Organization: San Francisco SPCA
Investigator(s): Jennifer Scarlett, DVM
Grant Amount: $40,000.00
Project Type: Basic Research
Project Status: Research Complete
This San Francisco SPCA project evaluated a novel method, known as fecal microbiota transplantation (FMT), for treating infectious diarrhea in kittens. Shelter cats and dogs, particularly kittens and puppies, are commonly affected by illnesses that cause diarrhea, which can lead to negative outcomes. At the outset, the study faced several challenges in enrolling the intended number of 90 kittens in the study. In 2019, 38 kittens diagnosed with panleukopenia were entered into the study. Based on prior years' data and number of kittens who present with panleukopenia, this was a lower number of available subjects than expected, and not a statistically significant sample size.
The objective of the project was: to evaluate the efficacy of FMT, which has had purported benefits when treating gastrointestinal (GI) and autoimmune diseases in humans, in treating kittens with diarrhea.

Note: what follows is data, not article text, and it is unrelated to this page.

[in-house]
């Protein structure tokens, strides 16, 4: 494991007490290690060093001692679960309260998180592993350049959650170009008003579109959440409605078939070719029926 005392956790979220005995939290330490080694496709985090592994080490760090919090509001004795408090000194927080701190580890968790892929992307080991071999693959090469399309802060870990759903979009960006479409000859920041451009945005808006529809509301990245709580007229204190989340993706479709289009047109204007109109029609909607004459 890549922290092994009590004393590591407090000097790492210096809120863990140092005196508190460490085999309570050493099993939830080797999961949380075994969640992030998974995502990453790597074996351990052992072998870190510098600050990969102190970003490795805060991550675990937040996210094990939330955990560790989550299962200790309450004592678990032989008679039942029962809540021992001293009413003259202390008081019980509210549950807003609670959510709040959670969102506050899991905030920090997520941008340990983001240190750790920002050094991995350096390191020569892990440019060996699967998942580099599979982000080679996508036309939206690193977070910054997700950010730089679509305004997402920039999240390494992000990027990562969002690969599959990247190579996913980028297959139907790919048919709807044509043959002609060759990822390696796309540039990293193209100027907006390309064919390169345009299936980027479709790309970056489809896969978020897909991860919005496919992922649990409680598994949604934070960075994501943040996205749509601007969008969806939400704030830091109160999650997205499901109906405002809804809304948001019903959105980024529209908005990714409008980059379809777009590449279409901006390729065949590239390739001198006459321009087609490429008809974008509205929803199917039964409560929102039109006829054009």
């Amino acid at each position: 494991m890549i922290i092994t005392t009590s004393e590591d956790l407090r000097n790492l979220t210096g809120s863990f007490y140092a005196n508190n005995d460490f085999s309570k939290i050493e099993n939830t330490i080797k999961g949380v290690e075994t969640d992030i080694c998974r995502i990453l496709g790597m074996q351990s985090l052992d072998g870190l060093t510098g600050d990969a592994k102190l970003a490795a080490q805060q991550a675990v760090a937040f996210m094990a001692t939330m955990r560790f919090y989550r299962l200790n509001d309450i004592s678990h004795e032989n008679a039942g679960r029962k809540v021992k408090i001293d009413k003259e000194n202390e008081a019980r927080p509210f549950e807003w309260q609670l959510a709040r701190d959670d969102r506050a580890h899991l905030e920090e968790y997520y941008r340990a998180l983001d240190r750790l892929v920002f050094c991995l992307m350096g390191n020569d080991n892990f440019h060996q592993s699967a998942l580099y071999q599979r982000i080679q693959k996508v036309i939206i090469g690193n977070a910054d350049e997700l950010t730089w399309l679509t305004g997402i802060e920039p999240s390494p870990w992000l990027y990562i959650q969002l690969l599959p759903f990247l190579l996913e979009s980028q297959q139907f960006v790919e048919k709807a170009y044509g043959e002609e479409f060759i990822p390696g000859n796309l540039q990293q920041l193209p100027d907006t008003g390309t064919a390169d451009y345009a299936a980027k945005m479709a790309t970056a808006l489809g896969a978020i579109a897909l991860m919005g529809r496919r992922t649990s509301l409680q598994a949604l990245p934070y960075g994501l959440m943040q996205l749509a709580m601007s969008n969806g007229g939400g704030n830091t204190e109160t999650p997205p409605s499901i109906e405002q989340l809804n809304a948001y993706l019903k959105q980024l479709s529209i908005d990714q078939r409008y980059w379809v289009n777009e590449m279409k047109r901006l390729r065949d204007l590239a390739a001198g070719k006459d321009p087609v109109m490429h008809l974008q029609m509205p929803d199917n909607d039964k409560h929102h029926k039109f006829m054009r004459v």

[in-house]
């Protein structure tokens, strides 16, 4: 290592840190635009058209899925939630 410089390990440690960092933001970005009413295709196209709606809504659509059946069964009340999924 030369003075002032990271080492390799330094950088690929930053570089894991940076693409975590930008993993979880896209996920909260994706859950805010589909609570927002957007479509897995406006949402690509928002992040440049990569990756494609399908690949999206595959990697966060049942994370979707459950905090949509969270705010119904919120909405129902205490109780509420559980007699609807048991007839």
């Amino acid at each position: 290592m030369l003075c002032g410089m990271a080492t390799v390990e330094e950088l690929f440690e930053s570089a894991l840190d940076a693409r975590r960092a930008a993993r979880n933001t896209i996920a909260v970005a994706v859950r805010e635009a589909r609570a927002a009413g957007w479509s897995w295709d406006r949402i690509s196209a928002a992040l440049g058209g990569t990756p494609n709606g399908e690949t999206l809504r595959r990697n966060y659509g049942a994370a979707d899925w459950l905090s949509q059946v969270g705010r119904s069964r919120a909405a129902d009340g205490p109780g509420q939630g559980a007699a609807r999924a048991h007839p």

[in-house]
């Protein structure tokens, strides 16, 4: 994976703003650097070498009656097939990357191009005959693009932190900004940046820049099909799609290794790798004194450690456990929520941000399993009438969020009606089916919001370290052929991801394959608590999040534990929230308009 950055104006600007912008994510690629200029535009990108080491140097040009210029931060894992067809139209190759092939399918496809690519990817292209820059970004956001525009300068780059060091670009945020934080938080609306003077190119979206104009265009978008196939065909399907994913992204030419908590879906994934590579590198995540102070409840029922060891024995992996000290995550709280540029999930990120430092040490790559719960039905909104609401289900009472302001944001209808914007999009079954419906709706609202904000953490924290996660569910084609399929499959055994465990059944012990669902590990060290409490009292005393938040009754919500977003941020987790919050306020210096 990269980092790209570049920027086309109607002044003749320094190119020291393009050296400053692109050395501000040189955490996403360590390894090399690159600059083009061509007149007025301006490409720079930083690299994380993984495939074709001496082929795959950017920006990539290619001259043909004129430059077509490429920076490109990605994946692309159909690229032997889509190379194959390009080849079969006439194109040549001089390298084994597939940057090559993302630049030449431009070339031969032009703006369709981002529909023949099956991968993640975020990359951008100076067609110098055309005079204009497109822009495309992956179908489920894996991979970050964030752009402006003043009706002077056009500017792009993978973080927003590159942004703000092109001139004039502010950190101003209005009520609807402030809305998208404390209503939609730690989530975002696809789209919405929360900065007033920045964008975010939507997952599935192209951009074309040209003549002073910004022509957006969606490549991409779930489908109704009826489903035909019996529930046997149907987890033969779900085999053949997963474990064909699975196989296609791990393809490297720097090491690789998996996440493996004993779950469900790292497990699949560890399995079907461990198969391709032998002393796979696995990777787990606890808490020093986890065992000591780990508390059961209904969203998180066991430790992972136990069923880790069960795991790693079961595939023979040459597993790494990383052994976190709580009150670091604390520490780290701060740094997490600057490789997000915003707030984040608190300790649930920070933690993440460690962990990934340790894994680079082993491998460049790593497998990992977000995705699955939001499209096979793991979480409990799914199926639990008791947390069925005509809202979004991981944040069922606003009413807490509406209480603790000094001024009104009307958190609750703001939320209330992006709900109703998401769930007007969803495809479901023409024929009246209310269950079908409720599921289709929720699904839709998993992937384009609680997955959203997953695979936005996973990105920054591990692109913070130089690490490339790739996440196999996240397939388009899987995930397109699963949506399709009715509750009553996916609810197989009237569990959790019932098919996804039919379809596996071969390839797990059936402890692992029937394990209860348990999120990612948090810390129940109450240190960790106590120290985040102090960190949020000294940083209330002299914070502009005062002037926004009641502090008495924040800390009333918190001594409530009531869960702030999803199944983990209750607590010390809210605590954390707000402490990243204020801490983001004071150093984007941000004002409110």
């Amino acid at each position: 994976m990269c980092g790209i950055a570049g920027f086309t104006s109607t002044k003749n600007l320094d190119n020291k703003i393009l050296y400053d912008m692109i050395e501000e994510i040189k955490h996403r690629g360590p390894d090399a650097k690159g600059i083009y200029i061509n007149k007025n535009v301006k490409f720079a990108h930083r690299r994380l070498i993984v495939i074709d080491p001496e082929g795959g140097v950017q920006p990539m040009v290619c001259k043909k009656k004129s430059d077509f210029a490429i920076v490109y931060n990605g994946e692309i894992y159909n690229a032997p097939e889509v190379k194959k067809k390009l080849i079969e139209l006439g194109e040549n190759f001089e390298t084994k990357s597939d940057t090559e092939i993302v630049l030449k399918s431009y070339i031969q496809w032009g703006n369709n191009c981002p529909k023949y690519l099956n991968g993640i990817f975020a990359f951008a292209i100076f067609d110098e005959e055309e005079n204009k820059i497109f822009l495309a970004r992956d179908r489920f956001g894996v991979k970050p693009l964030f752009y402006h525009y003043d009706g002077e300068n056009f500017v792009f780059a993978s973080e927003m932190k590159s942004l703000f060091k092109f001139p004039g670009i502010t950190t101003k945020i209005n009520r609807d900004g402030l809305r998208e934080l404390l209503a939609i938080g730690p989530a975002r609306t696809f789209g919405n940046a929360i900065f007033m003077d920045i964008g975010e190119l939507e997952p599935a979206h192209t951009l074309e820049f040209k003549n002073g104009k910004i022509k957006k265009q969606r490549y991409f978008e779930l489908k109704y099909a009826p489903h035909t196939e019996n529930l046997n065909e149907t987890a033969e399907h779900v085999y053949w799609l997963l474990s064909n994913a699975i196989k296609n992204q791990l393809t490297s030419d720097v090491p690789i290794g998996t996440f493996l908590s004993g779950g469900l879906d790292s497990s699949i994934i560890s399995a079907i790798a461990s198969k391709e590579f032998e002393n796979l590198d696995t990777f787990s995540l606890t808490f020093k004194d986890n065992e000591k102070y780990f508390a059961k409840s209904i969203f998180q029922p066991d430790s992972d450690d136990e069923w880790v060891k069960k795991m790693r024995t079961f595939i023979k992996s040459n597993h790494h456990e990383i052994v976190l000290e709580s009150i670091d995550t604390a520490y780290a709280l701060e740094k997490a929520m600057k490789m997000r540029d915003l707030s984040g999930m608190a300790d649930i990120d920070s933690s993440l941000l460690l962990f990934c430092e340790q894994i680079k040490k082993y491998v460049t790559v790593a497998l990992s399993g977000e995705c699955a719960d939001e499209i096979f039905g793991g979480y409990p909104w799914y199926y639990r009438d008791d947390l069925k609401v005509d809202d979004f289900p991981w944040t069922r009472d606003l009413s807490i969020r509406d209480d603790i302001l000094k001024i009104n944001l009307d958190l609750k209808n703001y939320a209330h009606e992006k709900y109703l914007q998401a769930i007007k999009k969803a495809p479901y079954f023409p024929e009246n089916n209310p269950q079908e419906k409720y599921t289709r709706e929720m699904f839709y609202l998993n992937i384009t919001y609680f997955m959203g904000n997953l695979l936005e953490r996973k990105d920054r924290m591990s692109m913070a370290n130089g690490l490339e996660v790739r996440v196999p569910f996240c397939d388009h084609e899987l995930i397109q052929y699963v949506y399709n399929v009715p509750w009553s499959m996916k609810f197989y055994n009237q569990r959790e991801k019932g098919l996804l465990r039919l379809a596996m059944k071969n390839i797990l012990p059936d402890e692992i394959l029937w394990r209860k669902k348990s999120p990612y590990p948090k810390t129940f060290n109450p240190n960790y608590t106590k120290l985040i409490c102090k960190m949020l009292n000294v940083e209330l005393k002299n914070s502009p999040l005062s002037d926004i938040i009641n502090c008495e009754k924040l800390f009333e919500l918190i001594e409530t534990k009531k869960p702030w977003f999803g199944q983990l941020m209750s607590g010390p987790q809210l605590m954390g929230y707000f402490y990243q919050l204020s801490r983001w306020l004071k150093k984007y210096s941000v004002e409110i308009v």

Kittens testing positive for panleukopenia were divided into control and test groups with random assignments using a random number generator. In cases where multiple cohoused kittens tested positive at the same time, animals remained cohoused when possible to maintain welfare and socialization. All cohoused animals were assigned the same treatment group. All kittens diagnosed with panleukopenia received supportive care.
Kittens in the FMT group were administered an enema consisting of fecal material from a healthy adult cat daily, for three days. Kittens were evaluated daily by medical staff to assess weight, stool quality and severity of illness. Kittens were tested for panleukopenia daily until they tested negative, passed away or were humanely euthanized based on veterinarian's evaluation of compromised welfare due to the severity of the disease.
While the sample size and results of this study did not rise to the level of statistical significance, the investigation of FMT in introducing healthy GI microbes in the GI tract as a low-cost, adjunct therapy may still be valuable to this and other age groups or disease processes.